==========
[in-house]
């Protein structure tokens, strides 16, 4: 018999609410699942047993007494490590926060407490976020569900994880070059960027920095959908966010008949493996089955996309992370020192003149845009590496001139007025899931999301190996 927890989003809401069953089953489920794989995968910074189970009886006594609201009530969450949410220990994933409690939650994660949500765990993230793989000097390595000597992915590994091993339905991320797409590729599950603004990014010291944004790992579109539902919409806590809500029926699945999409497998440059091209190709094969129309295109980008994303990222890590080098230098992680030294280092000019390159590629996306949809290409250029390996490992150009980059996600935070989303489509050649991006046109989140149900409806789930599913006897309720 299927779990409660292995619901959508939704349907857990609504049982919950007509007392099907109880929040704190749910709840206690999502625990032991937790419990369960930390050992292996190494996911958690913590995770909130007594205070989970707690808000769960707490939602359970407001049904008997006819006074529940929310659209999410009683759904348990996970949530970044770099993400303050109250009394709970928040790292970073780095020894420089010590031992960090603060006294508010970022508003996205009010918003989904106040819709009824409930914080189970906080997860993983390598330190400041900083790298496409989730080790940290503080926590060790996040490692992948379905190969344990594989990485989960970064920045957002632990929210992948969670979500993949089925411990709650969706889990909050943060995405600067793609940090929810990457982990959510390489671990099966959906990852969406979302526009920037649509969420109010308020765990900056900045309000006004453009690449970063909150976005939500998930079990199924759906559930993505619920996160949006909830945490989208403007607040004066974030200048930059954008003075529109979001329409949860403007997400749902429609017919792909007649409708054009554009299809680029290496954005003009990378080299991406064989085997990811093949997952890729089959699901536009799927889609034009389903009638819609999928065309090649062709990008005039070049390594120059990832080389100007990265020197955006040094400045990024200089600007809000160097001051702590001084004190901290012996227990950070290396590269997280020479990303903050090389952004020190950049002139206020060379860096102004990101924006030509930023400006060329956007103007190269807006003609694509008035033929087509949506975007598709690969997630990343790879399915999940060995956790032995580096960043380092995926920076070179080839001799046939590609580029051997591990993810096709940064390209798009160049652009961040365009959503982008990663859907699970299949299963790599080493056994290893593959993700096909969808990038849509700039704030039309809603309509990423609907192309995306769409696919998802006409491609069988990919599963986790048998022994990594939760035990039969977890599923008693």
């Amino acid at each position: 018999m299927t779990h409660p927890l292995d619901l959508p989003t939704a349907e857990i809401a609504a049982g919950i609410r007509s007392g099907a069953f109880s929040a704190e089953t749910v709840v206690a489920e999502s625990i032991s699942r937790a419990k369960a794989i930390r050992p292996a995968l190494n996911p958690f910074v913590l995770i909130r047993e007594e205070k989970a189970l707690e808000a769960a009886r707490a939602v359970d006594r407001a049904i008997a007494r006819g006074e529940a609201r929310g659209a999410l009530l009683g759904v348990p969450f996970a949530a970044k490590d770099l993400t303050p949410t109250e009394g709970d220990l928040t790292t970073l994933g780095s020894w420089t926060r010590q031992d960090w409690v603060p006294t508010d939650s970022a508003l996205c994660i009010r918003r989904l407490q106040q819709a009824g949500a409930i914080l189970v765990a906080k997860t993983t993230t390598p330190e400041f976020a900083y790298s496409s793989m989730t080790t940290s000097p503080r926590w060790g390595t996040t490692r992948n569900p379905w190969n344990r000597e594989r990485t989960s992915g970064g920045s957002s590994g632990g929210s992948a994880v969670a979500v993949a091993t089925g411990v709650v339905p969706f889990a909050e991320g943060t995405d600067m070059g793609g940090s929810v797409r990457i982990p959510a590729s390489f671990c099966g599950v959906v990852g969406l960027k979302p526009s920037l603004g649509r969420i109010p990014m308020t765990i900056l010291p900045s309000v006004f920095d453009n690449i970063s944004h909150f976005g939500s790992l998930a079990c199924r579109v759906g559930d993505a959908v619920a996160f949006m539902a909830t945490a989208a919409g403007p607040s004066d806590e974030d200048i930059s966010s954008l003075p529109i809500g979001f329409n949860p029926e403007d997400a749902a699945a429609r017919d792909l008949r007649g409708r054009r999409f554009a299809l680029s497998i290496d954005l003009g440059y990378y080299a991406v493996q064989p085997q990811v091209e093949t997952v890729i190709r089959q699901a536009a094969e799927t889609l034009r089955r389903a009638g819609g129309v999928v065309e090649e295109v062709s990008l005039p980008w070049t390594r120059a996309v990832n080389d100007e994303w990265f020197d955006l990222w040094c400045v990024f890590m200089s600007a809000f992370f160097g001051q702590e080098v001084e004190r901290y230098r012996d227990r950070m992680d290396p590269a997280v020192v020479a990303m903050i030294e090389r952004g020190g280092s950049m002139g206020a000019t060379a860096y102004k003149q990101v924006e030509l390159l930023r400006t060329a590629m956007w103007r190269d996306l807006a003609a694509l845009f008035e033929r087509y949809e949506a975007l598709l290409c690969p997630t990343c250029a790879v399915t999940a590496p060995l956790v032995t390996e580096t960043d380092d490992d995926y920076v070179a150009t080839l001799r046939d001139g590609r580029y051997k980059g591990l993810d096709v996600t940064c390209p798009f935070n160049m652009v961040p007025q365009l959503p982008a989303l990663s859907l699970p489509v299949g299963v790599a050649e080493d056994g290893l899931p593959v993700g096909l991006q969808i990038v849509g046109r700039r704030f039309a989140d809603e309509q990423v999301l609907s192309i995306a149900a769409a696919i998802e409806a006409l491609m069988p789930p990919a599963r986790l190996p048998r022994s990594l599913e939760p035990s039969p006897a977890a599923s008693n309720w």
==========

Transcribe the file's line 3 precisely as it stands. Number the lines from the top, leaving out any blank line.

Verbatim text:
């Amino acid at each position: 018999m299927t779990h409660p927890l292995d619901l959508p989003t939704a349907e857990i809401a609504a049982g919950i609410r007509s007392g099907a069953f109880s929040a704190e089953t749910v709840v206690a489920e999502s625990i032991s699942r937790a419990k369960a794989i930390r050992p292996a995968l190494n996911p958690f910074v913590l995770i909130r047993e007594e205070k989970a189970l707690e808000a769960a009886r707490a939602v359970d006594r407001a049904i008997a007494r006819g006074e529940a609201r929310g659209a999410l009530l009683g759904v348990p969450f996970a949530a970044k490590d770099l993400t303050p949410t109250e009394g709970d220990l928040t790292t970073l994933g780095s020894w420089t926060r010590q031992d960090w409690v603060p006294t508010d939650s970022a508003l996205c994660i009010r918003r989904l407490q106040q819709a009824g949500a409930i914080l189970v765990a906080k997860t993983t993230t390598p330190e400041f976020a900083y790298s496409s793989m989730t080790t940290s000097p503080r926590w060790g390595t996040t490692r992948n569900p379905w190969n344990r000597e594989r990485t989960s992915g970064g920045s957002s590994g632990g929210s992948a994880v969670a979500v993949a091993t089925g411990v709650v339905p969706f889990a909050e991320g943060t995405d600067m070059g793609g940090s929810v797409r990457i982990p959510a590729s390489f671990c099966g599950v959906v990852g969406l960027k979302p526009s920037l603004g649509r969420i109010p990014m308020t765990i900056l010291p900045s309000v006004f920095d453009n690449i970063s944004h909150f976005g939500s790992l998930a079990c199924r579109v759906g559930d993505a959908v619920a996160f949006m539902a909830t945490a989208a919409g403007p607040s004066d806590e974030d200048i930059s966010s954008l003075p529109i809500g979001f329409n949860p029926e403007d997400a749902a699945a429609r017919d792909l008949r007649g409708r054009r999409f554009a299809l680029s497998i290496d954005l003009g440059y990378y080299a991406v493996q064989p085997q990811v091209e093949t997952v890729i190709r089959q699901a536009a094969e799927t889609l034009r089955r389903a009638g819609g129309v999928v065309e090649e295109v062709s990008l005039p980008w070049t390594r120059a996309v990832n080389d100007e994303w990265f020197d955006l990222w040094c400045v990024f890590m200089s600007a809000f992370f160097g001051q702590e080098v001084e004190r901290y230098r012996d227990r950070m992680d290396p590269a997280v020192v020479a990303m903050i030294e090389r952004g020190g280092s950049m002139g206020a000019t060379a860096y102004k003149q990101v924006e030509l390159l930023r400006t060329a590629m956007w103007r190269d996306l807006a003609a694509l845009f008035e033929r087509y949809e949506a975007l598709l290409c690969p997630t990343c250029a790879v399915t999940a590496p060995l956790v032995t390996e580096t960043d380092d490992d995926y920076v070179a150009t080839l001799r046939d001139g590609r580029y051997k980059g591990l993810d096709v996600t940064c390209p798009f935070n160049m652009v961040p007025q365009l959503p982008a989303l990663s859907l699970p489509v299949g299963v790599a050649e080493d056994g290893l899931p593959v993700g096909l991006q969808i990038v849509g046109r700039r704030f039309a989140d809603e309509q990423v999301l609907s192309i995306a149900a769409a696919i998802e409806a006409l491609m069988p789930p990919a599963r986790l190996p048998r022994s990594l599913e939760p035990s039969p006897a977890a599923s008693n309720w």